Pretty much the answer to every question is, “Riley.”
“I’m a new rider, where should I start?”
“I want to teach my kids how to ride…where should I take them?”
“A monsoon destroyed every trail in the area, is anything rideable?”
Riley Trails: the sandy, well-drained, easygoing gem of the lakeshore. Four and a half gentle miles winding through a conifer forest, this trail system is probably one of the most reliable and steady of the bunch. It’s where I took my then two- and four-year old boys (two year old on a strider) on a whim one day so they could spin their wheels and I could just let them fly ahead of me and not worry about cars backing out of driveways. We were hooked and they had a blast. Not too much climbing, no super-scary descents, nothing overly technical…and plenty of trees to climb and forts to build along the way (remember that I call it “mountain stopping” with kids). The place is sublime for teaching kids (and new riders) how to handle their bikes, just enough hill climbing to teach proper gear shifting and a few gentle descents that won’t shatter their confidence. But I must mention the sand. In a drier season, there is plenty of sand that will grab your tires and welcome you into its loving arms if you’re not careful, or if you just go through it too slowly. It just perfectly reinforces that there are some instances where speed is definitely your friend.
Riley is primarily back dune about a mile from Lake Michigan, therefore even when a storm lays waste to every other trail in the area, Riley gives it a smug sideways eye. While it’s not in the same league of technicality of a place like Upper Macatawa, it’s at least one we can reliably fall back on if the weather turns and we absolutely need to ride. The flatter and less technical personality of Riley is a win when you want to get out for a fast, heart-pumping workout. Bonus: winter riders can rejoice over the groomed trails for fat biking. Essentially, Riley is the trail equivalent of a favorite pair of elastic-waistband pants that never lets us down.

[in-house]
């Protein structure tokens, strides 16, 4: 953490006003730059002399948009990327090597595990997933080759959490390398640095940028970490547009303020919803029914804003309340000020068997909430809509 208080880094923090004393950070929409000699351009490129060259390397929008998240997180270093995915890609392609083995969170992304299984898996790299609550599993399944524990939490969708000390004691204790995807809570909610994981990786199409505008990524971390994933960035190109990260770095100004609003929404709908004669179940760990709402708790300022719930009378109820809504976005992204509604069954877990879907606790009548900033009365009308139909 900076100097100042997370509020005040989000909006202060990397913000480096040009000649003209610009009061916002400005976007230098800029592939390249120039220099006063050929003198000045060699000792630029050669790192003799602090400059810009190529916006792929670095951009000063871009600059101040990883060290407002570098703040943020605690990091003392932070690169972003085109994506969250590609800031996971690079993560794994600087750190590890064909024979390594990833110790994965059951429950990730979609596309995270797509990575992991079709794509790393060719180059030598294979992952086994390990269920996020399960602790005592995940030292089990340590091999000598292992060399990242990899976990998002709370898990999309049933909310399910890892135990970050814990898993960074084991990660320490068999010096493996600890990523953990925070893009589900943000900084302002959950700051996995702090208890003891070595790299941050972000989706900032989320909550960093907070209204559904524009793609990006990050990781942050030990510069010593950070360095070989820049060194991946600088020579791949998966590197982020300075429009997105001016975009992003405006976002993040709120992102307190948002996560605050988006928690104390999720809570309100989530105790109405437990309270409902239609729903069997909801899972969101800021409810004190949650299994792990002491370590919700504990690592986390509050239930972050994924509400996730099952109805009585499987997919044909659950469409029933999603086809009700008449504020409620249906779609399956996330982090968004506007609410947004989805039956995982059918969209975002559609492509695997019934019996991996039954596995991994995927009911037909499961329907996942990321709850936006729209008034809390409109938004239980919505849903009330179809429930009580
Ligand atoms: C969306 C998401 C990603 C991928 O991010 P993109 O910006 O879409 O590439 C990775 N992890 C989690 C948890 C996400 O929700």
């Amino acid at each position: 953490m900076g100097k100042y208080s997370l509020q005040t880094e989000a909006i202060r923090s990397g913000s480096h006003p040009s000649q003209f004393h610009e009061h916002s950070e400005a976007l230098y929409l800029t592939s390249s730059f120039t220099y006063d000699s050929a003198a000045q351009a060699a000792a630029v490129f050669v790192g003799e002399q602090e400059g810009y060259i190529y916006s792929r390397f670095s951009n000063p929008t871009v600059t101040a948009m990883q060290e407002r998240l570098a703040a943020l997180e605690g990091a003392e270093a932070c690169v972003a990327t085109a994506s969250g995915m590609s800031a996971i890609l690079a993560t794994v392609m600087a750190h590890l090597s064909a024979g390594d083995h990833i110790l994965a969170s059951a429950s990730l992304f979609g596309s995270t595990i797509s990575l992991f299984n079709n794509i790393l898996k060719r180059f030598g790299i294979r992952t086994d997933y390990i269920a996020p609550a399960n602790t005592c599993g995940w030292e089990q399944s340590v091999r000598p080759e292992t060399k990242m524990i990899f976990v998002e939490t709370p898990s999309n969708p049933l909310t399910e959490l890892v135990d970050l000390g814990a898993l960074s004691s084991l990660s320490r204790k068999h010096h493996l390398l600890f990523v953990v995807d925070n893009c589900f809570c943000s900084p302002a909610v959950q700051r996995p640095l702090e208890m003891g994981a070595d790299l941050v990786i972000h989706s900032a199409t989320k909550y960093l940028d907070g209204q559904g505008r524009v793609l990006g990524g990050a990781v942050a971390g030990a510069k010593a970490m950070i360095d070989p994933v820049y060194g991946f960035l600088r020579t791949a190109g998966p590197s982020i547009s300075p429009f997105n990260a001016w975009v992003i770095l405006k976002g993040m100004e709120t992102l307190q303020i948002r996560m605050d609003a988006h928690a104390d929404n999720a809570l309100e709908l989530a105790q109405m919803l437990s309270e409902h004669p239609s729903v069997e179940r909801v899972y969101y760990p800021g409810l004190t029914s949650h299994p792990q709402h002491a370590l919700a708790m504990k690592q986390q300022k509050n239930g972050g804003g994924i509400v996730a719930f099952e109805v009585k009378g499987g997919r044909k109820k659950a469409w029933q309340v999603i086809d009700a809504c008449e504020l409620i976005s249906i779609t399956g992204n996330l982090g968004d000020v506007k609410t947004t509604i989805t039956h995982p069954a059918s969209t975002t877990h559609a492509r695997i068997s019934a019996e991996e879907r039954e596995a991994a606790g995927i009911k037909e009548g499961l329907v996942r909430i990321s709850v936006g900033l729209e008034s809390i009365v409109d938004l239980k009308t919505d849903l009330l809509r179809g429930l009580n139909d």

Ah, but Riley Trails is not just for the two-wheeled crowd. And while sharing is caring, sometimes it also is scaring. Particularly on weekends when hikers, riders, skiers, trail runners and dog walkers are all over Riley like bark on a tree. Catching your best time on Strava will likely involve horrifying a lot of people, dogs, and small children and will lead to hairy eyeball critical mass towards the two-wheeled crowd…so channel your inner charm school grad and use your best manners, keep your eyes peeled and your voice strong as you cheerily greet our friends-on-foot well in advance and let them know you’re approaching, how many are in your gaggle, and wish them happy trails.
2020 was NOT a bummer year for our local trails, least of all Riley. Our volunteers and trail maintainers rocked the trail with fresh gravel and logs to fill in and reinforce washed-out areas, smoothed out some of the more gnarly root-y spots, and created a flowy sort-of-berm in a section that had previously been a sandy, awkward sharp turn. Most recently, Riley joined the sophisticated ranks of bidirectional trails, which makes for a completely different experience for those of us who had never attempted the counterclockwise direction before. Additionally, there are several other directions you can cut off on that are not specifically marked for mountain biking, but are not off-limits either; lots of people enjoy those trails too, though, and we need to ride wisely.
Again, thank you to our volunteers and to Ottawa County for providing and maintaining this fantastic piece of land that has grown up and gotten pretty darn sophisticated and well marked in the past several years. Looking forward to seeing more riders cut their mountain biking teeth at Riley Trails in the coming season!
Main post photo: ? Chad Van Der Hulst